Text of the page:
Months of hard work all came down to two short runs this afternoon for competitors and their Chem-E-Cars. The University of Puerto Rico's team took home the top prize for the winning car this year. Check out the slideshow below, and also see other prizes and stats for all competitors' cars.
First prize: University of Akron
Second prize: University of Puerto
Golden Tire (Students' Choice)
University of Akron
Best Use of Biological Reaction to Power a Car
Spirit of Competition
University Puerto Rico
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Remember the 80's? For those of you who may, they're probably a little hazy this far into the 21st century. But the engineers from the University of New South Wales Sunswift solar racing team still do. They designed and built their Sunswift eVe to break a long-standing world record for electric cars that remained untouched for 26 years, all the way back to 1988, when primitive solar panels still lived on the White House roof, and Dallas, a TV show about a feuding Texas oil dynasty, was a ratings rocket — and before most of the car's engineers, the children of Elon Musk, had even been born.
Smashing the old world record
The Sunswift eVe smashed the old record of 73 km/h (45 mph), silently racing around a 4.2 km circular track in Victoria, Australia, and averaging 100 km/h (62 mph) over a distance of 500 km (311 mi). “This record was about establishing a whole new level of single-charge travel for high-speed electric vehicles, which we hope will revolutionize the electric car industry,” project director and third-year engineering student Hayden Smith said in a press release.
With the car-buying public in mind, Smith and his team have deliberately over-designed the car to be a "range anxiety" killer. Before setting the current record, it had already clocked a top speed of 140 km/h (87 mph) and a range of 800 km (497 mi) by using 800 W of solar panels on its roof and hood to charge a 60 kg (132 lb) battery. (Although the panels had to be turned off for the record attempt).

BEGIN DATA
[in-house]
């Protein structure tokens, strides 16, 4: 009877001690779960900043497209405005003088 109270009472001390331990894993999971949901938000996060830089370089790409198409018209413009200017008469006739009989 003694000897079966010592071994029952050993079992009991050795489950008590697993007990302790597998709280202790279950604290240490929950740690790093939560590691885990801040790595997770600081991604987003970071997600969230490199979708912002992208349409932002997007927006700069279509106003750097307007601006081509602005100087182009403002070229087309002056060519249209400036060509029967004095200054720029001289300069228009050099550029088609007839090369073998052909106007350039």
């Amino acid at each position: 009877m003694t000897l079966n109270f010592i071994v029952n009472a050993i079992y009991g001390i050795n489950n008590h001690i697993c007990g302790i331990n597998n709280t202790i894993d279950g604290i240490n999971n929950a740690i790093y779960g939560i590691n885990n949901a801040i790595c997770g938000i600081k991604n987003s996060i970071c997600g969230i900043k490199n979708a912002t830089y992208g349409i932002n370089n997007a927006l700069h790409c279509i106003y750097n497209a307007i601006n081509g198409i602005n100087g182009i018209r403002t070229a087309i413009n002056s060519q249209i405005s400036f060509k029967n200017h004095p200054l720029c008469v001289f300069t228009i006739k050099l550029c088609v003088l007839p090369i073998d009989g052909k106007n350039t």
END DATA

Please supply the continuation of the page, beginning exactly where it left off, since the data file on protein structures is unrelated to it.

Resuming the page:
With two seats and four wheels, the fifth generation of the Sunswift has evolved from earlier exotic single-seaters and could almost be mistaken for a conventional sedan. By offering 800 km from a single charge, the battery pack and solar panel efficiency mean that even if the sun isn't shining, a driver can still go the full distance.
The Sunswift team hopes to make the car ready for everyday use, and they're working towards meeting Australian road registration requirements, which they say can be reached in a year.
The UNSW Solar Racing team is primarily made up of undergraduate students from the engineering, industrial design, and business departments. Despite heavy course loads, all of the team members committed thousands of hours toward designing, building and testing the record-breaking car. This has made them one of the world's top solar car teams. Now they're probably considered the top Tesla farm team too.
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